By Jessica Nutik Zitter
April 29, 2015—The New York Times
The patient’s heart was barely contracting under my ultrasound probe, like a limp handshake. He was in shock, his ineffective heartbeat unable to maintain the pressure necessary to keep his organs alive.
And now he was on full life support on my service in the intensive care unit.
What had just felt like a satisfying process may in fact have been assault and battery with a dose of hostage taking.
Our ultrasound completed, the resident resumed her presentation of the case. The troops had already been called in, she assured me. The cardiologists were considering taking him for a heart catheterization to determine if there was a blockage that could be reversed. The respiratory therapists were fiddling with the knobs on the breathing machine. It hissed as it rhythmically inflated and deflated his lungs. The I.C.U. nurse was connecting a dobutamine drip to the large plastic catheter that had been inserted deep into a neck vein by the emergency room physician. This medication is like a shot of adrenaline to a dying heart, conjuring any remaining fumes of life to keep it beating until an intervention might solve or improve the problem. Unfortunately, and far too commonly, dobutamine simply serves to prolong the inevitable, and the patient’s heart, which would have tired and stopped long before, sputters along on this high-octane fuel. Our patient was tucked in as we awaited next steps.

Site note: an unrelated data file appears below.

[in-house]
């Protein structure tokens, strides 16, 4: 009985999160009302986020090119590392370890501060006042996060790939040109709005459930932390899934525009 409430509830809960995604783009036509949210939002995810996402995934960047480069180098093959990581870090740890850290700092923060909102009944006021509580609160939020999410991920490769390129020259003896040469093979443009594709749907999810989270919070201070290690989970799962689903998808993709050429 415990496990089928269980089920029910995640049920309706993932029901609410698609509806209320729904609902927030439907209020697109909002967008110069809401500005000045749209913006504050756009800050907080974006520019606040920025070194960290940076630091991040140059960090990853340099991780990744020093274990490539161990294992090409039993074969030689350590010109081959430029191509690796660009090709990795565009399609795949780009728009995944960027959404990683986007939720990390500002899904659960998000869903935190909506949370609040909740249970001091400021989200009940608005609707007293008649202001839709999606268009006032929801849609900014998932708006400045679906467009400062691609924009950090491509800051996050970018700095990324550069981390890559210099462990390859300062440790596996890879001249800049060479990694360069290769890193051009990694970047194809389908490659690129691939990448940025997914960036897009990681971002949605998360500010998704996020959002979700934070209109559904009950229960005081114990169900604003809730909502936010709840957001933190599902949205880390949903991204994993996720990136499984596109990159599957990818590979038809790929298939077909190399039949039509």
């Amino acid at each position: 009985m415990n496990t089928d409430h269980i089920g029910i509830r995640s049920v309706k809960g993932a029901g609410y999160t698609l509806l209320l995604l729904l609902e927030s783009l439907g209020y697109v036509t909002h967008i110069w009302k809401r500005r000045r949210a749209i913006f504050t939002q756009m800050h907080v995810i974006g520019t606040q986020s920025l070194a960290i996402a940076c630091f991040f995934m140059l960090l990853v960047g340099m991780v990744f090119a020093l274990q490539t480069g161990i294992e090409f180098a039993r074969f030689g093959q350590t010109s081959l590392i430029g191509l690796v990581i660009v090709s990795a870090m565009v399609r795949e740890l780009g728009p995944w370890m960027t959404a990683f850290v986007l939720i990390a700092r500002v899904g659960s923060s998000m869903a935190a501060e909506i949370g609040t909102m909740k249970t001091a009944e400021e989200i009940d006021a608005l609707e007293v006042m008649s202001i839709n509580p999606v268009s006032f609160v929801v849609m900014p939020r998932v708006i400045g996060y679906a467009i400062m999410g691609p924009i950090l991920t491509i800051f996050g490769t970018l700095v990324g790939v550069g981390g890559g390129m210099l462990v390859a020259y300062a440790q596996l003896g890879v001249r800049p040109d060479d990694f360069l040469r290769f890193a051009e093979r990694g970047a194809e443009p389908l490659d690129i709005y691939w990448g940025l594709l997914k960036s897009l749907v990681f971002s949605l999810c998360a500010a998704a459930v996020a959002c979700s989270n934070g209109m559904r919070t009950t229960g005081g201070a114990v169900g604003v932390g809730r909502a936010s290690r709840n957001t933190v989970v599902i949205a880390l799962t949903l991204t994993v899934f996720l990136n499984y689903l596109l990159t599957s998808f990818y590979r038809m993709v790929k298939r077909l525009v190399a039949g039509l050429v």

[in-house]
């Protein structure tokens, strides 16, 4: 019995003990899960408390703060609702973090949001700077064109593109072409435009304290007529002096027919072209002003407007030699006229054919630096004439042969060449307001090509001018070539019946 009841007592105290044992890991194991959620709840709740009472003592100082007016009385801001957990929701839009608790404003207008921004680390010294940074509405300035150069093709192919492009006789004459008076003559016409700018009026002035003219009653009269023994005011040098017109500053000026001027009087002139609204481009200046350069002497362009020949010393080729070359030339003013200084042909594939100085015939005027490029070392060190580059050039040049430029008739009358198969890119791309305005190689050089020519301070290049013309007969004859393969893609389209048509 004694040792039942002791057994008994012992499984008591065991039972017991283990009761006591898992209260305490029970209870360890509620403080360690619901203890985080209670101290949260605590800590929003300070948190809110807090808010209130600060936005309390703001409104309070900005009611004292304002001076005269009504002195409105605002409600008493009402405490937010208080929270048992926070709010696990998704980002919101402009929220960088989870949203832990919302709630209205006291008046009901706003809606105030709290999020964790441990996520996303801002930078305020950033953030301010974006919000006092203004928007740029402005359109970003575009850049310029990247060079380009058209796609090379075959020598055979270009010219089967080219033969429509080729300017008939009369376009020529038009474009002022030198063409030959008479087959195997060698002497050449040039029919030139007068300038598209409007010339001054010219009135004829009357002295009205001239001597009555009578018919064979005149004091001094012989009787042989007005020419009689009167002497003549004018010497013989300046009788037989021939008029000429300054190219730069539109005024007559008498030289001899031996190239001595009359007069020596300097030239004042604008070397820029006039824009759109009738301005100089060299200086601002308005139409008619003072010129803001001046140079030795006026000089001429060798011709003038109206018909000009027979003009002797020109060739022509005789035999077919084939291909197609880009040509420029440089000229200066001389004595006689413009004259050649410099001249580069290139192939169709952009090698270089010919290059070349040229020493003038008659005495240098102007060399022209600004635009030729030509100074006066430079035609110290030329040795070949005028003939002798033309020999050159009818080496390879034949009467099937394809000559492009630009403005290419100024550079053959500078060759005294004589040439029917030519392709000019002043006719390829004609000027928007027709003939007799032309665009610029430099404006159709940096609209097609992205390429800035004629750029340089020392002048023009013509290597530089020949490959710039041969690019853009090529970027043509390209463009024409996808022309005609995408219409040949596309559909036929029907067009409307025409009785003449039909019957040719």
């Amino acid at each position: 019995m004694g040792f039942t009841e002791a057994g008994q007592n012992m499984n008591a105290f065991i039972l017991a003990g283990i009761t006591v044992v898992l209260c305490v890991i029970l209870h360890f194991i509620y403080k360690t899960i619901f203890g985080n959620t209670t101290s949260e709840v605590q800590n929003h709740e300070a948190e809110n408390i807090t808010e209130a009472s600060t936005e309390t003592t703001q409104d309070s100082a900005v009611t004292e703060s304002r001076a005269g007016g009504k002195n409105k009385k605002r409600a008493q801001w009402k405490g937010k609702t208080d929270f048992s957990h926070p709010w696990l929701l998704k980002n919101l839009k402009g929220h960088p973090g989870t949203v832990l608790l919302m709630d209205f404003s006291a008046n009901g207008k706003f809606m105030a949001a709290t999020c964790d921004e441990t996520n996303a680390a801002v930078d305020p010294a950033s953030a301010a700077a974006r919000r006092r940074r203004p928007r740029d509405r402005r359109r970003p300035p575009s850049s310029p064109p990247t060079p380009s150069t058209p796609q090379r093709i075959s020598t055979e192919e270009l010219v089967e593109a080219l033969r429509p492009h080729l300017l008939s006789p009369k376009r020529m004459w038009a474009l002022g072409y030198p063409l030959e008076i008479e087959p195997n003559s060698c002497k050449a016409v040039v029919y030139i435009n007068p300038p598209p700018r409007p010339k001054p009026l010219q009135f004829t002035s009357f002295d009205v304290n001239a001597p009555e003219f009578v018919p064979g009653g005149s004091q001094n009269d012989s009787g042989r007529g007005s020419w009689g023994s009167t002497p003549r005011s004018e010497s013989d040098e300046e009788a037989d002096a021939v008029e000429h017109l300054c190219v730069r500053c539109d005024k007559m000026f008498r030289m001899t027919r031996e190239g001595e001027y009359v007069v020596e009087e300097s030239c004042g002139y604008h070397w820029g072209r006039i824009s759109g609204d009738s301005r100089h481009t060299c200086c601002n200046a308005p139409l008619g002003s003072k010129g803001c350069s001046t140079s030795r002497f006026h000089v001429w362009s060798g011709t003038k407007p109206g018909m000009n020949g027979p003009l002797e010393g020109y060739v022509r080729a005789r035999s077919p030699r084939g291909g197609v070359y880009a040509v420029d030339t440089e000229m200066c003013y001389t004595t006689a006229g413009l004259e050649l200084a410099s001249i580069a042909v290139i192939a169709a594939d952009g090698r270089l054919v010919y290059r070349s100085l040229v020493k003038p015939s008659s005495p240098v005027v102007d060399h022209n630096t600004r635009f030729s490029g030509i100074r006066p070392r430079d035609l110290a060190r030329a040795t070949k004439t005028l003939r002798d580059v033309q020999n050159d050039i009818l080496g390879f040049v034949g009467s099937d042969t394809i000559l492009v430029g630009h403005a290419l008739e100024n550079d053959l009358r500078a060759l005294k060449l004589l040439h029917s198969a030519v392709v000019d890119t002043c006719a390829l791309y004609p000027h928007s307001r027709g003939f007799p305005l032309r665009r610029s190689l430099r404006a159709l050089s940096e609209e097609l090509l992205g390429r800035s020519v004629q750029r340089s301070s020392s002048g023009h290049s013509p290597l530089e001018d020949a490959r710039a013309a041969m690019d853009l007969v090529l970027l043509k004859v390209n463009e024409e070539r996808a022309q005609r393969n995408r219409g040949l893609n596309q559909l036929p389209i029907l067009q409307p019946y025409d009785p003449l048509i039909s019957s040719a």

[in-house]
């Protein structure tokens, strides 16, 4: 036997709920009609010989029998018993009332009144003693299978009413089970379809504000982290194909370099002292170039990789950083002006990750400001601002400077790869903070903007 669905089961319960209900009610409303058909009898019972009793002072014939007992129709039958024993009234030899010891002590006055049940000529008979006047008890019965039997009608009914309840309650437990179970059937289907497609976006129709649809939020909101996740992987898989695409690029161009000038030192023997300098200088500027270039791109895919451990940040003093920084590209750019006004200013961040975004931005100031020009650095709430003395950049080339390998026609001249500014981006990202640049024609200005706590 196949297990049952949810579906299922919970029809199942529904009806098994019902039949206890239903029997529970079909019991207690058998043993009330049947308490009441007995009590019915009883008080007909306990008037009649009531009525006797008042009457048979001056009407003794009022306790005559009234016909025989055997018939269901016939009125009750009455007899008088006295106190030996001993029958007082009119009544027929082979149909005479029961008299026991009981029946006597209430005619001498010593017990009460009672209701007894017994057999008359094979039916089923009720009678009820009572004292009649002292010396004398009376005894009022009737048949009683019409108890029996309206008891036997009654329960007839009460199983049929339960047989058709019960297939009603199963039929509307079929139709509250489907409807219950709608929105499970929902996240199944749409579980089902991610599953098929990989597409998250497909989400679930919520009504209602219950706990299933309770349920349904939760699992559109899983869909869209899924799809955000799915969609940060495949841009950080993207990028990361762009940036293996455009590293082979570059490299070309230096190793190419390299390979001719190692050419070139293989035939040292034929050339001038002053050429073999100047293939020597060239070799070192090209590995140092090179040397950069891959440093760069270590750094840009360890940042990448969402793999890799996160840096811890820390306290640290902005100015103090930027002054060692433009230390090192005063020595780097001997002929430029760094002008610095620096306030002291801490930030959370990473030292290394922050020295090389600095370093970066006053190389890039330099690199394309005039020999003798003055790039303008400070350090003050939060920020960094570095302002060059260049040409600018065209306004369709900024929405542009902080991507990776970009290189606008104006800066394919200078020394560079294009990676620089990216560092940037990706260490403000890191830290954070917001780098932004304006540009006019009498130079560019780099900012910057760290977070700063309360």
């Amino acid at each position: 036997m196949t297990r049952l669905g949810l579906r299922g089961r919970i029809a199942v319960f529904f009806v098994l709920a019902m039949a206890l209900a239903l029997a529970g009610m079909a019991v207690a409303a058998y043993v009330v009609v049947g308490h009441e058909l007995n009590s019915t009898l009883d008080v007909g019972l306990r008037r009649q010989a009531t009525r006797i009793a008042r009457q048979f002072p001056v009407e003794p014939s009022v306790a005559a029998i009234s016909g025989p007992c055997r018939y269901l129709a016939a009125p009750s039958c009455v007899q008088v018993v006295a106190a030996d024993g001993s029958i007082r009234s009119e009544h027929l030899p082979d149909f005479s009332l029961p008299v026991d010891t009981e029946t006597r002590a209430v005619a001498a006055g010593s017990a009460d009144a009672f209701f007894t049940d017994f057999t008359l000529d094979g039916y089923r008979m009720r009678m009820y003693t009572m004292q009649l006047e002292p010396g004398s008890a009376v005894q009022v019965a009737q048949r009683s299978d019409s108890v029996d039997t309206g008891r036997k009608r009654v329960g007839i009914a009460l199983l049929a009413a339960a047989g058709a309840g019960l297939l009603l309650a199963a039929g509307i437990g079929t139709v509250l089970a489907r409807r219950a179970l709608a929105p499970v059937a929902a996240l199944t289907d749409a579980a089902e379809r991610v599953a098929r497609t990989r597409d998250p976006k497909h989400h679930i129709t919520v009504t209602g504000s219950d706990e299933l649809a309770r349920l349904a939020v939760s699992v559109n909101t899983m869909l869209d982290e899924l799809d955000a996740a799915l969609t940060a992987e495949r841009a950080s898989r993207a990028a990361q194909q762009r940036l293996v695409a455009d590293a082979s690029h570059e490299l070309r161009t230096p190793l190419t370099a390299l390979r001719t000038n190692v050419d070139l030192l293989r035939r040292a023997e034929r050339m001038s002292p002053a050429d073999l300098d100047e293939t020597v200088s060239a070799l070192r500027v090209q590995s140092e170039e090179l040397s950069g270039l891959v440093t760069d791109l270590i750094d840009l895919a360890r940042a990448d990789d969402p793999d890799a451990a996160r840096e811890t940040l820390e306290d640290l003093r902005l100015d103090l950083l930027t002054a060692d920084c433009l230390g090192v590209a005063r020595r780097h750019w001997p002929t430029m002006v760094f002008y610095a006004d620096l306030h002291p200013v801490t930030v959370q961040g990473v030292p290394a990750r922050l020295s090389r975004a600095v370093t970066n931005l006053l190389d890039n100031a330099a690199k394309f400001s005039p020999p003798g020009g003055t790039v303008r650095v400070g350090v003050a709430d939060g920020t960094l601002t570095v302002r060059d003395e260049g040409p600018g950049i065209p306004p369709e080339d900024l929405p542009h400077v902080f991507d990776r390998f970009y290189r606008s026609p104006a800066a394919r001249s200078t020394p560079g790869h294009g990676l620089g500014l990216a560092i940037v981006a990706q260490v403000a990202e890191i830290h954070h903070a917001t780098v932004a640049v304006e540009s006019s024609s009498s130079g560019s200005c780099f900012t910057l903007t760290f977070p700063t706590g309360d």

“But,” my resident went on, looking at the floor, “the daughters are on their way in. Apparently the patient had told them no machines. They’re very upset.”
Suddenly, this case was turned on its head. What had just felt like a satisfying process may in fact have been assault and battery with a dose of hostage taking. None of it intentional. But the effect was the same.